It's been nearly five months since Jill Abramson was dismissed as executive editor of the New York Times, and says she's "still trying to figure out" why, exactly, it happened.

The narrative around her dismissal in favor of Dean Baquet centered on her leadership style, which some described as "pushy." It's a character trait she embraces, even showing off a gold necklace with the letters "p-u-s-h-y" to Re/code co-founder Kara Swisher during an interview as part of the Code Media conference in New York.

"I stood up in a vigorous way for what I thought was the best way forward for journalism," Abramson said, reflecting on her time as the first female executive editor of the Times. 

Were there things she might have done differently? "Maybe I could have done a better job building a consensus around my priorities," she said.

Abramson said that she does believe there's a double-standard in the way certain personality traits or leadership styles are accepted in men and not in women. In the media, there's a dearth of women in top leadership positions.

"The facts are right now if you are looking at big traditional news organizations -- they've bid adieu to [Washington Post publisher] Katherine Weymouth, Diane Sawyer and Katie Couric," she said. "Where are the women who are running things?"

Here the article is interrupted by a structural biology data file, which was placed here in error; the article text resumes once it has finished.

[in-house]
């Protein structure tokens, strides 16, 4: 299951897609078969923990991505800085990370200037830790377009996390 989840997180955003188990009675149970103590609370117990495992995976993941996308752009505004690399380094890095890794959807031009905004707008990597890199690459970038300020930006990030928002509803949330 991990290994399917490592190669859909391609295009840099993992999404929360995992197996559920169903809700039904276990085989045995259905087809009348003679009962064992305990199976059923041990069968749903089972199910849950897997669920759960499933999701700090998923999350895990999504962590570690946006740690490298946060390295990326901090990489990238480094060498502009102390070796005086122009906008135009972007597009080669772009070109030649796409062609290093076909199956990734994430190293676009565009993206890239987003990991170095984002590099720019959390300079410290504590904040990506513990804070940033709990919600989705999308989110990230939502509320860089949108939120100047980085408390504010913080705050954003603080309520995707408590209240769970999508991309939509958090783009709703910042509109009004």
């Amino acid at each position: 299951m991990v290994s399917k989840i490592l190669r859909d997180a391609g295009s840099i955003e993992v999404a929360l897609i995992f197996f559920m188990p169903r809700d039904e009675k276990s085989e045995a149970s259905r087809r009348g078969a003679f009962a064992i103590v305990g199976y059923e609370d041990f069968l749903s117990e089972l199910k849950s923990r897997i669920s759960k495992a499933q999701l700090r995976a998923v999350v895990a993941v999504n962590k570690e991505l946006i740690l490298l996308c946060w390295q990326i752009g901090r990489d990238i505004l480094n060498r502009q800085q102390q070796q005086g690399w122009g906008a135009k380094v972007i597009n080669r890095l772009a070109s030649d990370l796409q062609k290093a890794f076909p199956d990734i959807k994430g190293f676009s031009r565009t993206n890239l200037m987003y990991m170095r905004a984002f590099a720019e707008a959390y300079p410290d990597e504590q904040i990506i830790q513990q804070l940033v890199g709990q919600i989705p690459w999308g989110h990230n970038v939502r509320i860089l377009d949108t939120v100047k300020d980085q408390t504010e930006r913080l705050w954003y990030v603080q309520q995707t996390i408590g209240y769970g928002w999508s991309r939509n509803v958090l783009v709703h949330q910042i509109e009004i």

Before she was dismissed from the  Times, she confronted publisher Arthur Sulzberger over her pay, which she felt was less than that of her male predecessor. "I hired a lawyer to make clear that I was dissatisfied with my compensation," Abramson said. "I did not feel that compared to other people at the company that I was fairly compensated."

In a separate private event today, her successor, Baquet, told Times Premier subscribers that Abramson's firing was "a difficult day in my life."

Abramson said she remains a great fan of the Times, which she called "an irreplaceable cultural institution that fuels the intellectual life of this country."

Like all print-based news organizations, the Times is under stress, but Abramson pointed out that despite several rounds of buyouts, the Times newsroom is roughly the same size today that it was 10 years ago. What will sustain it, she says, is the commitment to quality and the family ownership model.

"You have an incredibly committed family that owns the Times and believes passionately in the future of quality news, and there is a strategy to get through this difficult transition," she said.

Abramson said that she, along with her predecessor, Bill Keller, were big proponents of the Times' subscription strategy on the Web, which now has in excess of 800,000 subscribers. But a recent Re/code report noted that the growth of that paid audience has slowed and  likely plateaued at its current price point of $15 to $30 a month.

But the digital subscriptions have already exceeded most predictions, Abramson said. "Just about everybody said no one will ever pay for news on the web," she said. "Everyone forecast that the Times digital subscription plan would flop. Yeah, I thought it was a great idea and the way forward."

With the benefit of hindsight, Abramson said the Times should have moved more aggressively to embrace social media. "We were slow to maximize social media both in terms of news gathering but also sharing and amplifying the work that we do," she said.

As for what's next, she says she'd like to give up management for a magazine writing job.
"I’m a hell of a reporter and journalist and I am going to go back to doing Jill Abramson work, investigating and telling important stories," she said.